Friday, 24 January 2014

1960's Icelandic Chair in Bute Tweed

A 1960's armchair made by Icefurn reupholstered in Bute Turnberry tweed.

This chair was manufactured by Icefurn and designed by Th. Gudmundsson (see labels below attached to underside rail). The customer remembers this being something to do with a business venture between his father and an Icelandic colleague, probably in the 1960's. If anyone can shed any light on the origin of the chair, please get in touch.

The chair came to me in the worst state imaginable, my customer having found it in his dad's barn where it was being lived in by rats. Before I got my hands on it, it looked like this:

As it was so bad, I made one of my daft little films of the restoration project, here it is for your viewing delight.

This was a commission.


  1. Nice work Mick! :D This chair was designed by my dad, Thorkell G. Gudmundsson, in 1961. Here is a little bio:

    Thorkell G. Gudmundson started his carreer as a furniture designer 1955 with a degree from The Technical college of Reykjavik in furniture carpentry. In 1957 Thorkell enrolled in the Danish Design School in Copenhagen, to study interior design, and finished his degree in 1960. In the following years, from 1960-1963, Thorkell took courses in sculpture at the Reykjavik Art School, under the guidance of renowned Icelandic sculptor, Asmundur Sveinsson. After working for the Reykjavik City Architect for seven years, he opened his own design studio in 1967.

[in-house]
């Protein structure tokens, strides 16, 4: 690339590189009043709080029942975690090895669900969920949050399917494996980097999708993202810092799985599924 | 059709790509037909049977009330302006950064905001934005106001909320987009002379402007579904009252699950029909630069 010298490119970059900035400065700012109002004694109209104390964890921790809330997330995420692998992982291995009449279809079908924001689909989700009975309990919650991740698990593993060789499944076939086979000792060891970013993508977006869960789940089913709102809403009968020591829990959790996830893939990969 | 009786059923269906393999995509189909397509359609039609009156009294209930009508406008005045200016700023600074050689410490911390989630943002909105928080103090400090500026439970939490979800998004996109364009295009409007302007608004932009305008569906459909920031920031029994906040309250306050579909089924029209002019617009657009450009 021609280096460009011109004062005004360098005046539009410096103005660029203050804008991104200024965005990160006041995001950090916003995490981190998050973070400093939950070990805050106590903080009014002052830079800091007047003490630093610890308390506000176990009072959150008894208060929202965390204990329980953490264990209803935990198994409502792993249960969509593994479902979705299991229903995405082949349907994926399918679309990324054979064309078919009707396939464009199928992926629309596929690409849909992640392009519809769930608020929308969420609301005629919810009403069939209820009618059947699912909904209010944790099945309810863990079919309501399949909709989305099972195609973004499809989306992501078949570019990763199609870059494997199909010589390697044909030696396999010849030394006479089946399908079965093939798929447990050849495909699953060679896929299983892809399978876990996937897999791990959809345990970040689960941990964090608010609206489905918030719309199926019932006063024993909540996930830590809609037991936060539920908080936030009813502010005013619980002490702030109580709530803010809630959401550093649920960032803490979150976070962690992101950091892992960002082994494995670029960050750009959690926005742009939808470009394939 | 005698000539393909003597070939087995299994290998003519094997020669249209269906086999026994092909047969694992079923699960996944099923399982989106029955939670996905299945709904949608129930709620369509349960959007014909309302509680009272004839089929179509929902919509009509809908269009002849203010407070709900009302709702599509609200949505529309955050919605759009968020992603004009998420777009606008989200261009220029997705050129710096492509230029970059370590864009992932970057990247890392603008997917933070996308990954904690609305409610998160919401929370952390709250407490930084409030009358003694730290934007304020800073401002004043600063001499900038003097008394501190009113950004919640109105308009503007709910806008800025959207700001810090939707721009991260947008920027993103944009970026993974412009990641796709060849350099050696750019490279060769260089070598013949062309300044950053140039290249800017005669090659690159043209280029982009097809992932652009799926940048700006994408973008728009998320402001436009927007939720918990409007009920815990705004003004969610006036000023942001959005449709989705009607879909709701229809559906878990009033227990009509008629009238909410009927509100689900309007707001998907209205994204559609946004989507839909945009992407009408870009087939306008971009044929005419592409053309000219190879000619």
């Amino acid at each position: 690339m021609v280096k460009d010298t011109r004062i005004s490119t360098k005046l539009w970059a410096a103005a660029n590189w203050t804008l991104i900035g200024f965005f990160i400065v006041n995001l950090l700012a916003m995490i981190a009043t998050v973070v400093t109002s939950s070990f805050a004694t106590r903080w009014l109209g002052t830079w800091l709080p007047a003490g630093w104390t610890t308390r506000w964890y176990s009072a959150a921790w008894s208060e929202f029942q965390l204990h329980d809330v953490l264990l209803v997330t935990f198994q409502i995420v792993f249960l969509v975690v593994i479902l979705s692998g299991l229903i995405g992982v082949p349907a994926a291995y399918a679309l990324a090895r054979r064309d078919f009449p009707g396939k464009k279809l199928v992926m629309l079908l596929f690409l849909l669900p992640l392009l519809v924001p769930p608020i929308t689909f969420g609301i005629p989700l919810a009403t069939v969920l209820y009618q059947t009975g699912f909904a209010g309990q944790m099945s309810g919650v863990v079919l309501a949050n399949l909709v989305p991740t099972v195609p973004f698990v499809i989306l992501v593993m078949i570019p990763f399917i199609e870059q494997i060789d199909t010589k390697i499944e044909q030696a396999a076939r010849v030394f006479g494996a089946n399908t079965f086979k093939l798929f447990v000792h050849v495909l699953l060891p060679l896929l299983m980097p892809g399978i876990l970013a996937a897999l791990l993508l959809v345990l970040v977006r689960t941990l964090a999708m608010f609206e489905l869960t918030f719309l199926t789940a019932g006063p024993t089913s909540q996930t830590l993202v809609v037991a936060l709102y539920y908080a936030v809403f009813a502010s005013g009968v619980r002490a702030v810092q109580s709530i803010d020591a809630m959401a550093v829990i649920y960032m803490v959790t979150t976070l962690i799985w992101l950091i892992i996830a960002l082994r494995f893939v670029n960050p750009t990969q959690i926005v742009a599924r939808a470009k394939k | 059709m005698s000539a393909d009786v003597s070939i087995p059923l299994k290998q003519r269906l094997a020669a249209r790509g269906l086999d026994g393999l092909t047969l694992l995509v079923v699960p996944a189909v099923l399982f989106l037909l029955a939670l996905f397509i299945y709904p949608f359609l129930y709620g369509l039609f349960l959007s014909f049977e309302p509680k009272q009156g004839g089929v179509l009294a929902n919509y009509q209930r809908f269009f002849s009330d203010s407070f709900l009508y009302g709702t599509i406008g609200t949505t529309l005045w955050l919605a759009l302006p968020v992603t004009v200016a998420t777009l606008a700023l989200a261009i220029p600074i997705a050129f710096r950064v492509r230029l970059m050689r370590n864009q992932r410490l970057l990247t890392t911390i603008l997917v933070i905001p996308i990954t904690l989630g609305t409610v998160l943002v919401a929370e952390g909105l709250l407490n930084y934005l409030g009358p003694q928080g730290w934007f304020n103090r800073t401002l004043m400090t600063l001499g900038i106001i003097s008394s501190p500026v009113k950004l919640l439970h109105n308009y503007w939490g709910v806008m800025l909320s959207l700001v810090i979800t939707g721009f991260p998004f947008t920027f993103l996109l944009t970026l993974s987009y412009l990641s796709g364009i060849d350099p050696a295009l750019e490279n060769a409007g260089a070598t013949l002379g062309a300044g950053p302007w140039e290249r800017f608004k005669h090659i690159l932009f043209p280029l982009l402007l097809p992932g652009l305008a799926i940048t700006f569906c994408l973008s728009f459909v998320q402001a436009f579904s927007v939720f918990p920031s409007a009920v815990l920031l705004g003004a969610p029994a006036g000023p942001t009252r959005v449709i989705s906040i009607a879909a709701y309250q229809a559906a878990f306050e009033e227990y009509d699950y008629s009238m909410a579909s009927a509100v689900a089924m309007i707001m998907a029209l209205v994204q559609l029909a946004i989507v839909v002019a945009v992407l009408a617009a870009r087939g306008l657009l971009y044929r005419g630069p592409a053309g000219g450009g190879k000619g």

Thorkell was very productive and designed a number of well known pieces. His best known designs, The Spira Futon was in production for 20 years solid and the production of the Stuðla Partitions was ongoing for 17 years. These designs can still be found in people’s homes today. Thorkell’s interest in Japanese design is well known and it´s influence is evident in his later design pieces.

    Thorkell finished his degree in Education Studies from Iceland University of Education in 1986. He had a long and succesful career as a teacher in the Technical college of Hafnarfjörður. When he founded the Design programme at the Technical College, his main objective was to prepare his students as well as possible on their way to further studies in the field of design, at acknowledged design colleges, in Iceland as well as abroad.

  2. I can get the story behind this perticular chair if you want?

    1. Hi Sigurdur, thanks for getting in touch - yes, I'd love to get more info on this chair. My customer said his father had something to do with importing these, any info on that? I'd like to write a full blog post on this/your father so any info greatly appreciated - please email me